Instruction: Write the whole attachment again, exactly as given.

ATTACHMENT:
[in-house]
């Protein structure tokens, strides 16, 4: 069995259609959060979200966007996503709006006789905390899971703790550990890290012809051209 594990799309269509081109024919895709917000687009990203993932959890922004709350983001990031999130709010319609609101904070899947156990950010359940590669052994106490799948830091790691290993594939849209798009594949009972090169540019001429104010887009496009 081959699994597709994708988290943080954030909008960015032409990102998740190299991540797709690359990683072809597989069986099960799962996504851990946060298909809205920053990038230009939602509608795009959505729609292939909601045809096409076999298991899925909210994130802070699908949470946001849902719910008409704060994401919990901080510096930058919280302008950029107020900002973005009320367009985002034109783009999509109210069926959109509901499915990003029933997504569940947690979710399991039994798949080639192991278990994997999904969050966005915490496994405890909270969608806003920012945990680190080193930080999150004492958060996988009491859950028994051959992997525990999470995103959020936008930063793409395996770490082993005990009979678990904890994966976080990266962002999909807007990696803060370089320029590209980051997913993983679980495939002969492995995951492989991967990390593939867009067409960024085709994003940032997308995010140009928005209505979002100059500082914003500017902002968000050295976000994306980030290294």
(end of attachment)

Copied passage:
[in-house]
């Protein structure tokens, strides 16, 4: 069995259609959060979200966007996503709006006789905390899971703790550990890290012809051209 594990799309269509081109024919895709917000687009990203993932959890922004709350983001990031999130709010319609609101904070899947156990950010359940590669052994106490799948830091790691290993594939849209798009594949009972090169540019001429104010887009496009 081959699994597709994708988290943080954030909008960015032409990102998740190299991540797709690359990683072809597989069986099960799962996504851990946060298909809205920053990038230009939602509608795009959505729609292939909601045809096409076999298991899925909210994130802070699908949470946001849902719910008409704060994401919990901080510096930058919280302008950029107020900002973005009320367009985002034109783009999509109210069926959109509901499915990003029933997504569940947690979710399991039994798949080639192991278990994997999904969050966005915490496994405890909270969608806003920012945990680190080193930080999150004492958060996988009491859950028994051959992997525990999470995103959020936008930063793409395996770490082993005990009979678990904890994966976080990266962002999909807007990696803060370089320029590209980051997913993983679980495939002969492995995951492989991967990390593939867009067409960024085709994003940032997308995010140009928005209505979002100059500082914003500017902002968000050295976000994306980030290294």